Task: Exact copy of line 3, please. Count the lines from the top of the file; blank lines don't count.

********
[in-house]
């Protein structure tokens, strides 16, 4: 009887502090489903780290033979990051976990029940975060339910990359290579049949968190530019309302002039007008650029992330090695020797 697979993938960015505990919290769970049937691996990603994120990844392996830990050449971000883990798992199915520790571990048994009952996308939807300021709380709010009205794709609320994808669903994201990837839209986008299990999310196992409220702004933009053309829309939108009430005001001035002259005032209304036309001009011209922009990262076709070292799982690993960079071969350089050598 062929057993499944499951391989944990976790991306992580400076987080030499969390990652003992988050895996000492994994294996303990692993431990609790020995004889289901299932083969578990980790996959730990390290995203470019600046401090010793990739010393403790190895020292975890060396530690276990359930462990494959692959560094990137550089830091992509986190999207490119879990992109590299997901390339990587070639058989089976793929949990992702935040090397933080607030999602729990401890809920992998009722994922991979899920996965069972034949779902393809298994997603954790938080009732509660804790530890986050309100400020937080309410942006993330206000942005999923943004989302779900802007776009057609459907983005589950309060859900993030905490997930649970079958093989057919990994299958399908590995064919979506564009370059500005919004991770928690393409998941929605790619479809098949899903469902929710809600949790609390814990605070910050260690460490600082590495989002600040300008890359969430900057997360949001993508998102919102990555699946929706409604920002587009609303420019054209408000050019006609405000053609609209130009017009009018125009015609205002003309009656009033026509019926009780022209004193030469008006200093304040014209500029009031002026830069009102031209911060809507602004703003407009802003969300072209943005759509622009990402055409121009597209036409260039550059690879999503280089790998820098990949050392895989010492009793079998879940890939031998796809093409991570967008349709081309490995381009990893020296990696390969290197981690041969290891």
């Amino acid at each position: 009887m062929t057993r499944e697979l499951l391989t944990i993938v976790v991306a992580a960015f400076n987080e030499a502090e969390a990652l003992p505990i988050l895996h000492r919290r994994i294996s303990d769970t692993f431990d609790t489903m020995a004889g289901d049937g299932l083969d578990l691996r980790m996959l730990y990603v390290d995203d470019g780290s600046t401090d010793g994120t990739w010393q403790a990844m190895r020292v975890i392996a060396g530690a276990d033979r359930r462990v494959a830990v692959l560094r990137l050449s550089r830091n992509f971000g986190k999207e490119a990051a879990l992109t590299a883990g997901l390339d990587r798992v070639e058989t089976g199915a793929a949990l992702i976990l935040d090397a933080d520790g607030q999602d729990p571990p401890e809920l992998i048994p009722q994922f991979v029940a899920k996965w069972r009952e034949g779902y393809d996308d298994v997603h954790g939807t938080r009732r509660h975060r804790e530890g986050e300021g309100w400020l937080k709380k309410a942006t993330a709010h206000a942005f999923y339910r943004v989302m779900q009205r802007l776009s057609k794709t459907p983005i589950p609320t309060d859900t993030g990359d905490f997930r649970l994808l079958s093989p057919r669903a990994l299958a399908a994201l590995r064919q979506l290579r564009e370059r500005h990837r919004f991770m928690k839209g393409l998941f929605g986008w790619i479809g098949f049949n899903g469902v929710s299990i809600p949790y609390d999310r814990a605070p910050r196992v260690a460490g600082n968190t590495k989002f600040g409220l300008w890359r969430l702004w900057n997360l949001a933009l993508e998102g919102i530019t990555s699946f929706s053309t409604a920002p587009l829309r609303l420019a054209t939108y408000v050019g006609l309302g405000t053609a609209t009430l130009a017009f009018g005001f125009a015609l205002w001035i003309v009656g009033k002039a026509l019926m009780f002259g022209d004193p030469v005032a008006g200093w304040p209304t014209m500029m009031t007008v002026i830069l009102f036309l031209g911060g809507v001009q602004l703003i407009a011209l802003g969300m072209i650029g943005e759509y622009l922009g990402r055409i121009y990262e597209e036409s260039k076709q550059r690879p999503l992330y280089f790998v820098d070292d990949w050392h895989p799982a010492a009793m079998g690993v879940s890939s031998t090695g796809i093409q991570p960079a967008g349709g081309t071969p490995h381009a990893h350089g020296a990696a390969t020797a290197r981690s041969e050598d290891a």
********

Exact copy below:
């Amino acid at each position: 009887m062929t057993r499944e697979l499951l391989t944990i993938v976790v991306a992580a960015f400076n987080e030499a502090e969390a990652l003992p505990i988050l895996h000492r919290r994994i294996s303990d769970t692993f431990d609790t489903m020995a004889g289901d049937g299932l083969d578990l691996r980790m996959l730990y990603v390290d995203d470019g780290s600046t401090d010793g994120t990739w010393q403790a990844m190895r020292v975890i392996a060396g530690a276990d033979r359930r462990v494959a830990v692959l560094r990137l050449s550089r830091n992509f971000g986190k999207e490119a990051a879990l992109t590299a883990g997901l390339d990587r798992v070639e058989t089976g199915a793929a949990l992702i976990l935040d090397a933080d520790g607030q999602d729990p571990p401890e809920l992998i048994p009722q994922f991979v029940a899920k996965w069972r009952e034949g779902y393809d996308d298994v997603h954790g939807t938080r009732r509660h975060r804790e530890g986050e300021g309100w400020l937080k709380k309410a942006t993330a709010h206000a942005f999923y339910r943004v989302m779900q009205r802007l776009s057609k794709t459907p983005i589950p609320t309060d859900t993030g990359d905490f997930r649970l994808l079958s093989p057919r669903a990994l299958a399908a994201l590995r064919q979506l290579r564009e370059r500005h990837r919004f991770m928690k839209g393409l998941f929605g986008w790619i479809g098949f049949n899903g469902v929710s299990i809600p949790y609390d999310r814990a605070p910050r196992v260690a460490g600082n968190t590495k989002f600040g409220l300008w890359r969430l702004w900057n997360l949001a933009l993508e998102g919102i530019t990555s699946f929706s053309t409604a920002p587009l829309r609303l420019a054209t939108y408000v050019g006609l309302g405000t053609a609209t009430l130009a017009f009018g005001f125009a015609l205002w001035i003309v009656g009033k002039a026509l019926m009780f002259g022209d004193p030469v005032a008006g200093w304040p209304t014209m500029m009031t007008v002026i830069l009102f036309l031209g911060g809507v001009q602004l703003i407009a011209l802003g969300m072209i650029g943005e759509y622009l922009g990402r055409i121009y990262e597209e036409s260039k076709q550059r690879p999503l992330y280089f790998v820098d070292d990949w050392h895989p799982a010492a009793m079998g690993v879940s890939s031998t090695g796809i093409q991570p960079a967008g349709g081309t071969p490995h381009a990893h350089g020296a990696a390969t020797a290197r981690s041969e050598d290891a």